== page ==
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Apollo 12 astronaut Alan L. Bean holding a sample. Credit: NASA

What happened to the Moon’s innards billions of years ago is being revealed by Apollo rock samples

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Feb 28, 2021, 8:06 PM EST (Updated)

When Apollo astronauts brought back samples of lunar regolith to Earth, they probably couldn’t have imagined that there would still be secrets hiding in them decades later.

Moon dust is now revealing how our satellite evolved when it was still having volcanic outbursts. Those rock samples that touched down from the Apollo missions contain volcanic glass with sulfur isotopes that give away how our satellite’s iron core formed and how lunar lava oozed beneath the surface and exploded into space. Micro-globs of magma that came from deep inside the Moon ended up trapped in volcanic rock right before eruption. The isotopes of sulfur in these globs are telling us more about the Moon’s guts.

“Lunar volcanic glasses were generated by melting different compositional reservoirs within the interior of the Moon,” geologist Alberto Saal, who recently published a study in Science Advances, told SYFY WIRE. “The different sulfur isotopes of those reservoirs give clues about processes that were responsible for the generation of those different reservoirs within the Moon.”

Billions of years ago, volcanoes were throwing heated tantrums on the Moon, which explains the volcanic rock and glass found in lunar regolith samples. When a volcano vomits lava, the lava undergoes the process of degassing, which releases sulfur and other volatile elements (which evaporate easily). The micro-globs, or melt inclusions, found in fragments of olivine—also a common volcanic rock on Earth—were captured before degassing could occur. Any sulfur and other volatiles that could tell us more about the ancient composition of the Moon’s innards were also preserved with them.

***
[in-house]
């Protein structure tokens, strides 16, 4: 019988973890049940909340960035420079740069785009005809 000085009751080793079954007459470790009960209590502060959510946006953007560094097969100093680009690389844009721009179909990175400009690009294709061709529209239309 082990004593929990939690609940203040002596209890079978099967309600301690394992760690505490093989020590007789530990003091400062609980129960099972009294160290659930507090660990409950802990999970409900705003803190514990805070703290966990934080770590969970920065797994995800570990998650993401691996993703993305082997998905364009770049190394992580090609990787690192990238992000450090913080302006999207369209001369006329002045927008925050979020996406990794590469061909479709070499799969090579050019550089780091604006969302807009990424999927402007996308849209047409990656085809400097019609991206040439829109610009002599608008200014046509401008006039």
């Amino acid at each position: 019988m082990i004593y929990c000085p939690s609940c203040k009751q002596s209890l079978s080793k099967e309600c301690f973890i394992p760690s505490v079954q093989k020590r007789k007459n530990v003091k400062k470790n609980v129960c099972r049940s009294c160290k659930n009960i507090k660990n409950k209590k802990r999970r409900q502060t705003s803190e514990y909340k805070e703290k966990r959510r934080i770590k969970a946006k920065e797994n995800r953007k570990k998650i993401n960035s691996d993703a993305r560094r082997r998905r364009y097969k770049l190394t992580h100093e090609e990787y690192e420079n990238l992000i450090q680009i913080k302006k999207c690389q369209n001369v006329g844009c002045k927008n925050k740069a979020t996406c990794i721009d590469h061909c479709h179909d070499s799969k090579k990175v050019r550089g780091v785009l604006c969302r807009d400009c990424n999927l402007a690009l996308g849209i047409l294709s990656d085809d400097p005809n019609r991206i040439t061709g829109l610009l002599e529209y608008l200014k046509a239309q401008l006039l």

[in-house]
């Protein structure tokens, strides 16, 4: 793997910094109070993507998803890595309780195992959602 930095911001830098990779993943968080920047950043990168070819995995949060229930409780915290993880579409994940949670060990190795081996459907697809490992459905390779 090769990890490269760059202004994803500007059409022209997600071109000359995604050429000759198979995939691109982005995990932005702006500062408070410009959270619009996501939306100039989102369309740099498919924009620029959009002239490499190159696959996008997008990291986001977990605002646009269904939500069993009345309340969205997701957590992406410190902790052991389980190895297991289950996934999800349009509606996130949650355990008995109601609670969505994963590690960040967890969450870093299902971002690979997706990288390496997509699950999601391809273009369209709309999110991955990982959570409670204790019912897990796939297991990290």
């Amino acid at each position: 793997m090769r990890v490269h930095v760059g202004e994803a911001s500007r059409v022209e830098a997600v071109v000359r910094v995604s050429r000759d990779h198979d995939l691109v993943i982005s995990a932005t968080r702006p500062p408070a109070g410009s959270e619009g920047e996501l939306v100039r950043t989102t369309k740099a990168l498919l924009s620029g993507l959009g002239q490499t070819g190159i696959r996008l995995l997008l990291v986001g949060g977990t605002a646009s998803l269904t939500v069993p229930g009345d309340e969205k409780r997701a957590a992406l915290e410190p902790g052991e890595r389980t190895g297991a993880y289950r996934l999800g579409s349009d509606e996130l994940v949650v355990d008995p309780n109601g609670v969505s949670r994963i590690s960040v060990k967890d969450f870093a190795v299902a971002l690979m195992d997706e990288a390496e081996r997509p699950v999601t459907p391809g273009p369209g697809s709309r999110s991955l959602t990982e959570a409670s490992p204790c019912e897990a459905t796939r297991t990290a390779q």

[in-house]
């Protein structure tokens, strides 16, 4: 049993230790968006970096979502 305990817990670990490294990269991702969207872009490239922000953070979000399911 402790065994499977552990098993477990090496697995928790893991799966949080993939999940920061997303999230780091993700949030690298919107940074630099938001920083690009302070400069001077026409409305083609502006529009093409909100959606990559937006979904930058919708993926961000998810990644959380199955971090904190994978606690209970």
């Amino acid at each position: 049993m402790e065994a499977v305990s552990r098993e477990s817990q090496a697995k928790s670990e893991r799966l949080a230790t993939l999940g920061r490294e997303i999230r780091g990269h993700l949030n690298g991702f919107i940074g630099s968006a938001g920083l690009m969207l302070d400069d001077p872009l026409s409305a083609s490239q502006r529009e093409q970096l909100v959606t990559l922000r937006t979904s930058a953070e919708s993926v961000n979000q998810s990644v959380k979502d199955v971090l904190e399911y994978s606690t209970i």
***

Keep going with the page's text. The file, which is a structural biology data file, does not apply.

Apollo 11 rock samples. Credit: Space Frontiers/Getty Images


Sulfur isotopes told Saal and his team what went on deep inside the Moon before there were humans around to study it, including phenomena like the crystallization of the Lunar Magma Ocean and the separation of the lunar core from everything else. Previous studies of these samples didn’t show many differences between ratios of sulfur isotopes, meaning that whatever was inside the Moon was thought to be pretty much the same when it was still young. Turns out its innards were not so homogenous. Degassing had gotten rid of sulfur isotopes that would have proven otherwise.

“The importance of the melt inclusions is that they are drops of melts trapped within crystals in the volcanic glasses,” Saal said. “Because of the entrapment they were protected from degassing of sulfur and therefore giving us a more pristine original Sulfur isotopic composition that the glass beads affected by degassing of sulfur during eruption on the surface of the Moon.”

Evidence of the separation of the Moon’s core was found in the ratio of sulfur-34, a heavier isotope of sulfur, to sulfur-32, a lighter isotope. Peering into the lunar past through melt inclusions that had stayed in their pre-degassing state revealed something else. The volatiles in these drops of lava (which eventually hardened into glass within the olivine) had not yet escaped pre-eruption. Iron cores that separate from the rest of the insides of a planet or moon tend to take sulfur with them. Magma with more sulfur-32 was the result of the iron core drifting away and taking the heavier sulfur-34 with it.

The variation seen in different samples of lava suggested they were from different parts of the Moon, which had the researchers rethinking the heterogeneity of the pockmarked gray rock that orbits us. Many sulfur isotopes that supported lunar core segregation and lava crystallization that showed up. Saal believes that the best way to further investigate how the Moon evolved, and to get an idea of its complete composition, is for at least one of the upcoming crewed Artemis missions to bring back new vials of dust from areas that have never been sampled before.

“Sulfur measurements support what we know about the evolution of the Moon,” he said. “The full composition of the different compositional groups of lunar volcanic glasses indicate that they came from different reservoirs within the Moon. Sulfur isotopes confirm this too. Understanding the evolution of sulfur isotopes will bring light into the evolution of the Moon itself.”

Even if the first woman and next man on the Moon land later than 2024, what they bring back to Earth could make us see the Moon in a light we have never seen it in before.